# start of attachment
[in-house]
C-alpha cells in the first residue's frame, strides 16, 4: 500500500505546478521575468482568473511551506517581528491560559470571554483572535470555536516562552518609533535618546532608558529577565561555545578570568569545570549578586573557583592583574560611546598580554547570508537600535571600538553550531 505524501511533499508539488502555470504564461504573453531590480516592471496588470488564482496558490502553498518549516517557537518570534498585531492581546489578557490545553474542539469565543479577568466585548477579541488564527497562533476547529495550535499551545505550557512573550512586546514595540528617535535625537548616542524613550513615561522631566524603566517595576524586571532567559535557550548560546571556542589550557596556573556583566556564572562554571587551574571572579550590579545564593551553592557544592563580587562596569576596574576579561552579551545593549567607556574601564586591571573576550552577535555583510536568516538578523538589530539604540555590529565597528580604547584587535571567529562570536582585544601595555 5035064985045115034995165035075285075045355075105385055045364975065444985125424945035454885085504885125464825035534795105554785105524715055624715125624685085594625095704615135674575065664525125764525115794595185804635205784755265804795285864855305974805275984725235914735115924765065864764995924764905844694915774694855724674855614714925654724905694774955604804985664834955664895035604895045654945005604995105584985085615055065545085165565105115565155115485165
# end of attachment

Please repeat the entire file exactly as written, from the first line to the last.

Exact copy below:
[in-house]
C-alpha cells in the first residue's frame, strides 16, 4: 500500500505546478521575468482568473511551506517581528491560559470571554483572535470555536516562552518609533535618546532608558529577565561555545578570568569545570549578586573557583592583574560611546598580554547570508537600535571600538553550531 505524501511533499508539488502555470504564461504573453531590480516592471496588470488564482496558490502553498518549516517557537518570534498585531492581546489578557490545553474542539469565543479577568466585548477579541488564527497562533476547529495550535499551545505550557512573550512586546514595540528617535535625537548616542524613550513615561522631566524603566517595576524586571532567559535557550548560546571556542589550557596556573556583566556564572562554571587551574571572579550590579545564593551553592557544592563580587562596569576596574576579561552579551545593549567607556574601564586591571573576550552577535555583510536568516538578523538589530539604540555590529565597528580604547584587535571567529562570536582585544601595555 5035064985045115034995165035075285075045355075105385055045364975065444985125424945035454885085504885125464825035534795105554785105524715055624715125624685085594625095704615135674575065664525125764525115794595185804635205784755265804795285864855305974805275984725235914735115924765065864764995924764905844694915774694855724674855614714925654724905694774955604804985664834955664895035604895045654945005604995105584985085615055065545085165565105115565155115485165